In my busyness, I neglected to write a review of the movie Victoria and Abdul, which my wife and I saw at the Spectrum Theatre in Albany in October 2017. It’s a mostly true story of a couple guys from India sent to England to present Her Royal Highness, Empress of India, Queen Victoria with a coin for her golden jubilee.
Victoria (Judy Dench) is, by her own description, old and fat and very much a curmudgeon, bored with the pomp of the affairs of state. It’s worse because her beloved husband Albert died, and her good friend John Brown is gone as well. (I saw the movie Mrs Brown, also starring Dame Judi, back in February 1998; V&A is is a sequel of sorts.)
As Abdul Karim (Ali Fazal) and Adeel Akhtar (Mohammed) make their brief presentation, the former violates protocol by actually making eye contact with the queen. The handsome Abdul finds favor with the monarch and they develop a most unexpected friendship.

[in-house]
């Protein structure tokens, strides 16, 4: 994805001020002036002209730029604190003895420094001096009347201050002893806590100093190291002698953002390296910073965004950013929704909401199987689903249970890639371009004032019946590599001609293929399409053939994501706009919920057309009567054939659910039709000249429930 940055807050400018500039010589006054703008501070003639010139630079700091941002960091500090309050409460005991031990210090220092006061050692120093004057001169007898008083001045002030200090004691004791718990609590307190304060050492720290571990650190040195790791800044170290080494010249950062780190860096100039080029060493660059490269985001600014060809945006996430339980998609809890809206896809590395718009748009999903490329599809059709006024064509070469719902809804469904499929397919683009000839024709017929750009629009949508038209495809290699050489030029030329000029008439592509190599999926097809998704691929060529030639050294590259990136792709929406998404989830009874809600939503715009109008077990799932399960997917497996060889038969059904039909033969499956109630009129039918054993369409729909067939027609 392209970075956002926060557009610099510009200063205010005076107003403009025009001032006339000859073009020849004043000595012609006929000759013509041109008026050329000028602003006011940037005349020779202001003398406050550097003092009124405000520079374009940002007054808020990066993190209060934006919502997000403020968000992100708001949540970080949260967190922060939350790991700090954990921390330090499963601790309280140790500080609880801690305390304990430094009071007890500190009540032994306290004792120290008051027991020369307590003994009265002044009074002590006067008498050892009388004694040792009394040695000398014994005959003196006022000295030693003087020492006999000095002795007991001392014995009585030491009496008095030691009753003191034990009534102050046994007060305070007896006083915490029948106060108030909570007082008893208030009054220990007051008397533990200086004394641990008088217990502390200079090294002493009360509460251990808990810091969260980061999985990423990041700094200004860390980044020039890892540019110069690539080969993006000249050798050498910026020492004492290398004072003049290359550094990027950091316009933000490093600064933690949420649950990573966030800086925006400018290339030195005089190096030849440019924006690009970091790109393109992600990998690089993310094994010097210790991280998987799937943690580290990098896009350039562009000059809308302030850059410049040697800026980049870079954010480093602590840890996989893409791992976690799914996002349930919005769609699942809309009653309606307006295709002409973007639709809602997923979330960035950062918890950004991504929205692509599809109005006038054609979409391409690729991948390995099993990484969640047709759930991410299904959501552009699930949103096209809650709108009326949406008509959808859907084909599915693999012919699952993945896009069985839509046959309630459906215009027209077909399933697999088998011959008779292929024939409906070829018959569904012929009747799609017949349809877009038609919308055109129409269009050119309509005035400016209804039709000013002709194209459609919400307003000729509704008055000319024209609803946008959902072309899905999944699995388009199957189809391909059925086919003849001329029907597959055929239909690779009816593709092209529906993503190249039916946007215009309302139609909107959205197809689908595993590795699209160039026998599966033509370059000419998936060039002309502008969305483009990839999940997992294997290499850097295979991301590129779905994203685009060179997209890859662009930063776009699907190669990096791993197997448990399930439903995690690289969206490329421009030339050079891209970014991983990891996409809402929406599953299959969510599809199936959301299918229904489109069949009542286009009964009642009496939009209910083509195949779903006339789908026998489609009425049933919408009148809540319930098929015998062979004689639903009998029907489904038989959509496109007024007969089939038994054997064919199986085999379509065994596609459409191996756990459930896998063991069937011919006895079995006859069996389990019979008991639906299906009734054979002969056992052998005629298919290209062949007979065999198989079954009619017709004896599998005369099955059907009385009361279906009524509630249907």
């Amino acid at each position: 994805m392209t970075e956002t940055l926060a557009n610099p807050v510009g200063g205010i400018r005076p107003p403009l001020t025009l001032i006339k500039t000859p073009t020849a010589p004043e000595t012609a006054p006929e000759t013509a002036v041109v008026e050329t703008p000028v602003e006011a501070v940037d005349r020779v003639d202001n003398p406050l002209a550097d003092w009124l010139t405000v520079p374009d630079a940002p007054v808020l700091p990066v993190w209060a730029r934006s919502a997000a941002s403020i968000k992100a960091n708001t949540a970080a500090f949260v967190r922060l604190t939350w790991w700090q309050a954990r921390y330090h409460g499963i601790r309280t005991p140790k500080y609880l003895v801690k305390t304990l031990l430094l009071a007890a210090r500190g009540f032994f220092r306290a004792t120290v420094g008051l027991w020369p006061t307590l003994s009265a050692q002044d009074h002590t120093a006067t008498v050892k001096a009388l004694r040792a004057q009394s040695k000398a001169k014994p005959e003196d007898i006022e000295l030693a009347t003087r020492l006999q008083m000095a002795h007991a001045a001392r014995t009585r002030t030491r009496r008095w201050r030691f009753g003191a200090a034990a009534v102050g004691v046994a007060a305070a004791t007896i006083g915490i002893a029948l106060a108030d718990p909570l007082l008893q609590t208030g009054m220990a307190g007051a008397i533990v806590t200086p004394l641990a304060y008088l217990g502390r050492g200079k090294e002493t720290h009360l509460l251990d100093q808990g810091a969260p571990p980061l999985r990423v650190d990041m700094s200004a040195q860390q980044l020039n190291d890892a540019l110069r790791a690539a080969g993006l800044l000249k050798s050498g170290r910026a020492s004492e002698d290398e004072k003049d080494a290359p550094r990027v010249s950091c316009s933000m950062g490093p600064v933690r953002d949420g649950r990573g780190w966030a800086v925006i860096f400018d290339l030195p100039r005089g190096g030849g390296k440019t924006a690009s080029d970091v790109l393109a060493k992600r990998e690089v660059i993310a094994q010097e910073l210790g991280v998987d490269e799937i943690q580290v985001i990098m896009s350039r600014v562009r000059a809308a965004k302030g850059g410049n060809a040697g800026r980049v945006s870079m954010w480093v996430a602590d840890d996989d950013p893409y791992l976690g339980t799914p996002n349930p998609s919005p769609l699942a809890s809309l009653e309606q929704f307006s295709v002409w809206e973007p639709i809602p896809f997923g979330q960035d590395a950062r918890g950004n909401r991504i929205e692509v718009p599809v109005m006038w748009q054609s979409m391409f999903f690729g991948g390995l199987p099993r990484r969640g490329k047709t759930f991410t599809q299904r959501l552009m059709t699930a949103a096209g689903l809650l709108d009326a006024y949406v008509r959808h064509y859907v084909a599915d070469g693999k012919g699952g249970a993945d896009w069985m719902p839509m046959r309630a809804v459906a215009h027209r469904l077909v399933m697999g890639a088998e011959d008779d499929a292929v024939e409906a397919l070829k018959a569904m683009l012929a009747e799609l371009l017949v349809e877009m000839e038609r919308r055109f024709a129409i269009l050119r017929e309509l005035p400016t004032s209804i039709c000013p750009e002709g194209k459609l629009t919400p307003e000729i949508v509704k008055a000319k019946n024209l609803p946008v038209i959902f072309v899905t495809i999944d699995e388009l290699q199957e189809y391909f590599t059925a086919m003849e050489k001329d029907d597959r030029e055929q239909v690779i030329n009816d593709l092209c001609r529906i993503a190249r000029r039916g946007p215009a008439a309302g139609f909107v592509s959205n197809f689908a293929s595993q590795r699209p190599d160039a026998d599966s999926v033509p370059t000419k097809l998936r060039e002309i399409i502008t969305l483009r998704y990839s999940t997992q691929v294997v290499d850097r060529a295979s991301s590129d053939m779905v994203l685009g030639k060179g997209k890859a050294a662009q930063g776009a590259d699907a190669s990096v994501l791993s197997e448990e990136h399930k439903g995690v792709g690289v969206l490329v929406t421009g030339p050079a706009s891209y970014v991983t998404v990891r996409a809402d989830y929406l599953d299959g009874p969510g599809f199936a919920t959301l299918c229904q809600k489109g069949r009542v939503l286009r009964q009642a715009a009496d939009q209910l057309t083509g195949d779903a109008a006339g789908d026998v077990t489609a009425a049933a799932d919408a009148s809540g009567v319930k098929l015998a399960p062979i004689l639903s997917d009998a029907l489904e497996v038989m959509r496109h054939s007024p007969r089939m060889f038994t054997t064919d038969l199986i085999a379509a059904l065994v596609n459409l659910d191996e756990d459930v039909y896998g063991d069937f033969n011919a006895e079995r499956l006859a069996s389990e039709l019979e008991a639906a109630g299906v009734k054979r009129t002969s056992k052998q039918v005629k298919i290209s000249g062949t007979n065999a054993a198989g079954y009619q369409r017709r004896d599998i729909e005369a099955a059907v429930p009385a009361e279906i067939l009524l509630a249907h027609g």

Her household and inner circle, notably Sir Henry Ponsonby (Tim Pigott-Smith) and her increasingly impatient heir apparent Bertie, Prince of Wales (Eddie Izzard) are NOT pleased with the queen’s fascination with the Indian interloper.
Victoria and Abdul, in a mostly humorously cheeky way, shows that someone can indeed show an old queen new tricks. It addresses Britain’s colonial past, making it clear that Victoria could actually learn from even her far-away subjects. And while her Mr. Brown was not well-regarded by those around the queen, the elevation of this brown-skinned man made them apoplectic.
I will admit that I liked Victoria and Abdul it more than some of the critics (only 66% positive on Rotten Tomatoes). One complained that “the film’s attempt to portray the Queen as more politically enlightened than her courtiers is kindly but unconvincing.” Well, my wife and I were convinced.
The leads plus Eddie Izzard were especially good. I may have now seen Judi Dench in more movies than any other actor, save perhaps Meryl Streep, and she always makes the trip to the cinema worthwhile.